He wouldn’t try anything else, and he wouldn’t tell anyone what had happened here today. Scared men kept their mouths shut, and right now, Larry was as scared as they came. Now I just needed to clinch the deal.

“You can go now,” I said, rubbing my temples as a small headache started to form. “Nothing really left for us to discuss.” I busied myself at my desk, going over invoices, and thinking about what I wanted for supper.

I watched him out of the corner of my eye pick up the paper he’d dropped. He fumbled with it a bit, then handed it over, refusing to meet my eyes.

I took it from him and looked it over. It was blank except for that one string of bank numbers that would transfer the twenty-five million from his bank account to mine. “Thank you.”

 He seemed to have calmed down, and I wanted to soothe the tension between us as much as I could. 

Flashing him an easy smile, I picked up the phone, called my contact, told him what he needed to know, and waited until he confirmed that the money was safely in my account.

I’d let Larry slide on the extra million I'd demanded, now that we both seemed to be on the same page. At least I hoped we were anyway. 

He stood in the same spot, watching me anxiously until I hung up the phone. “Everything okay?”

I looked up from my desk. “Everything's fine. Come back tonight, and we'll go from there.”

He put his glasses back on and hurried out the door as if scared I'd change my mind at the last second.

I couldn't help shaking my head as I watched him go. He was a thief and a coward, but I knew he’d be back tonight revving to end this. 

I took another sip of water and started to mentally prepare myself for later. It may have seemed like I charged a lot, but, well yeah, there was really no way for me to justify it. It was a lot of money, but I didn’t keep it all for myself. I gave a significant amount to my parents, plus my two nieces and three nephews.

I only had three siblings, two older brothers, and one older sister. Kevin, the oldest, was married and had two boys. Chanel, the next to oldest, was divorced and had a daughter. My last brother, Greg, who was a year older than me, was single and had a boy and a girl.

I’d set up trust funds for the kids, much to the chagrin of my brothers and sister. They didn’t like how I made my money and didn’t mind telling me so every chance they got. They each made a decent living but understood that providing for my nieces and nephews was important to me, so they didn’t stand in the way of that.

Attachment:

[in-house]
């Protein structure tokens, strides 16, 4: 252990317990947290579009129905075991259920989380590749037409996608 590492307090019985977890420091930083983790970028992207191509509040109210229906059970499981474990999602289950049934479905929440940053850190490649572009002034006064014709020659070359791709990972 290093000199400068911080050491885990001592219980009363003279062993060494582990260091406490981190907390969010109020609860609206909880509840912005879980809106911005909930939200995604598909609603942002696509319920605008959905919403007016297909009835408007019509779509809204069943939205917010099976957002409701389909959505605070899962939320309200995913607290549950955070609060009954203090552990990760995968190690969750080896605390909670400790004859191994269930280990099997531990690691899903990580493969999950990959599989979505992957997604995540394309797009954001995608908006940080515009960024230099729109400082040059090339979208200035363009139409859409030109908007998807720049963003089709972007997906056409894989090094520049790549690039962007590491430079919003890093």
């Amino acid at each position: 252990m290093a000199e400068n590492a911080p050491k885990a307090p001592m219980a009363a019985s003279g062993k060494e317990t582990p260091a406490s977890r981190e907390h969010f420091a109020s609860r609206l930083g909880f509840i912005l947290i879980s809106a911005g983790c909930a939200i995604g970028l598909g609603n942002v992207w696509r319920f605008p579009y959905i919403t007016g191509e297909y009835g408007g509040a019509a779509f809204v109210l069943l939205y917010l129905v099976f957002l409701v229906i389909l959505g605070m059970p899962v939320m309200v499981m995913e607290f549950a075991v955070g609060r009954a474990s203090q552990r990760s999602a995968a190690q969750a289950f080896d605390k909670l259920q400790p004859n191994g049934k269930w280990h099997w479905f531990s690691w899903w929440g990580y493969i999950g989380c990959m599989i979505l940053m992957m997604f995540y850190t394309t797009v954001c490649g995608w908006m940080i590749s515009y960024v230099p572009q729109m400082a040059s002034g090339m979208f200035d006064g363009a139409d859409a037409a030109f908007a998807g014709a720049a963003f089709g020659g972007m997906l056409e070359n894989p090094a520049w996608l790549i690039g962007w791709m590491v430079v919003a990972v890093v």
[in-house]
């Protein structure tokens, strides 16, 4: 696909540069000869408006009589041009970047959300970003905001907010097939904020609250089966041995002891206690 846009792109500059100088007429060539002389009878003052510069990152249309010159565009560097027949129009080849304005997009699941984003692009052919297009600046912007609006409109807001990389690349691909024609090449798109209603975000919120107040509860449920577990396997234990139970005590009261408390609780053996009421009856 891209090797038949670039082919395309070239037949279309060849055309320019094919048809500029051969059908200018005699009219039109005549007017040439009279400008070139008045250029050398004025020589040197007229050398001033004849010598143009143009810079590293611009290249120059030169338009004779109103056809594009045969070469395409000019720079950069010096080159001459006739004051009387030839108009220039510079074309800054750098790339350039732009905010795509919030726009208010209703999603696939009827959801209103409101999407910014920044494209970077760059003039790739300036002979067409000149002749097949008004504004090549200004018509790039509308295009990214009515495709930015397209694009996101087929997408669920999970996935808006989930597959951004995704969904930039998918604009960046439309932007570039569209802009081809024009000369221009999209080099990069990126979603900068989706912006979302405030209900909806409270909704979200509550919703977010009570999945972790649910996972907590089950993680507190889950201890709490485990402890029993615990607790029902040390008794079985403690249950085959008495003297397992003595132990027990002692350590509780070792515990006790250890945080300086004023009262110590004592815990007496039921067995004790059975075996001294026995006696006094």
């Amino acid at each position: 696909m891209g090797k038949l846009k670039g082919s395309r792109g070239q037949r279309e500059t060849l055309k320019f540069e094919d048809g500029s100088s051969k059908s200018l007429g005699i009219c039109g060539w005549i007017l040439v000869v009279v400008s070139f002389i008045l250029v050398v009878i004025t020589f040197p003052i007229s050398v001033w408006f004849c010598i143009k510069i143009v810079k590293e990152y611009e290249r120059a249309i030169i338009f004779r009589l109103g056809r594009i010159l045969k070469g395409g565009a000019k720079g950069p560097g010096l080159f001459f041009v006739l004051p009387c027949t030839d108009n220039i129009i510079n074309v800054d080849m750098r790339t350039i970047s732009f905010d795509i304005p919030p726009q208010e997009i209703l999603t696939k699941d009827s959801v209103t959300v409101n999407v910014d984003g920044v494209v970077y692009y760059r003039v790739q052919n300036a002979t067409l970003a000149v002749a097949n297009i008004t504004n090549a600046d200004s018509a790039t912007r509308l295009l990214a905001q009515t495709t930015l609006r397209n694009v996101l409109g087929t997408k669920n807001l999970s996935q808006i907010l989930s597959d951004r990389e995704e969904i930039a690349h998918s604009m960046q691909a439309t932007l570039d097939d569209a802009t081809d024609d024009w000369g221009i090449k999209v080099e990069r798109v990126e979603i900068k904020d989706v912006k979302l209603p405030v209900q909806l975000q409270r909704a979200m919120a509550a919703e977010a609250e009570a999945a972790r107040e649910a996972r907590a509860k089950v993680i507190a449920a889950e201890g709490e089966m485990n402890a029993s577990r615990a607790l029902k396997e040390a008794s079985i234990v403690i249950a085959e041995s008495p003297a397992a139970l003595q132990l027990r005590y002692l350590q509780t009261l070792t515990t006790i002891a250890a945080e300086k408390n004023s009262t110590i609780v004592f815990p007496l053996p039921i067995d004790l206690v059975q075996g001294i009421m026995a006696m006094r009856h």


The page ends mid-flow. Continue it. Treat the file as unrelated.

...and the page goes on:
Sitting up in the chair, I scooted under my desk and pulled up my calendar. I didn’t have anyone else for at least two weeks. Which meant I could take care of some of the follow-up duties that came with the job of relocating people to parallel worlds. 

My headache still forming, I massaged my temples again, thinking about the man who’d just left. He’d called me a witch. I wasn’t a witch, but that hadn’t been the first time I’d been called one. What I could do wasn’t natural to my home world. I’d inherited a lot from my father, me along with all my siblings.

I went to the kitchen to make myself a cup of tea, hoping that would help settle the ache in my head. My brother Greg could probably just move the headache away but I didn’t have that ability.

My father came from a place a little more advanced than our world. He and all the people of his world had the power to form portals and travel from dimension to dimension. My father’s world wasn’t the only one that could do this, but the numbers were far in between.

My water boiled and I poured it into a small mug, teabag already in place. I took a seat at my kitchen table and dropped two sugar cubes into my cup.

Only a select few knew what I could do. They didn’t know how, but they knew I was the person to come to when you no longer had the option of going home. 

I stirred the tea and took a small sip. The liquid was bitter and burned my tongue a little, making me ease back in my chair and sigh contently.

Over the years, I’d made quite a name for myself, and I was good at my job. I could hide you where you’d never be found. I figured that was worth a few million. I took another sip of tea, pleased with the taste.

It may have seemed like a dream job, to some, but it was not without its dangers. I never knew what I’d run into, and there was always the possibility of something or someone slipping back through with me. I had to be careful.

I only took people to alternate worlds advanced enough that the people who lived there knew other realities existed and wouldn’t look at them strangely when they showed up. I only took them to places where their money could be changed and converted into the money of their new world.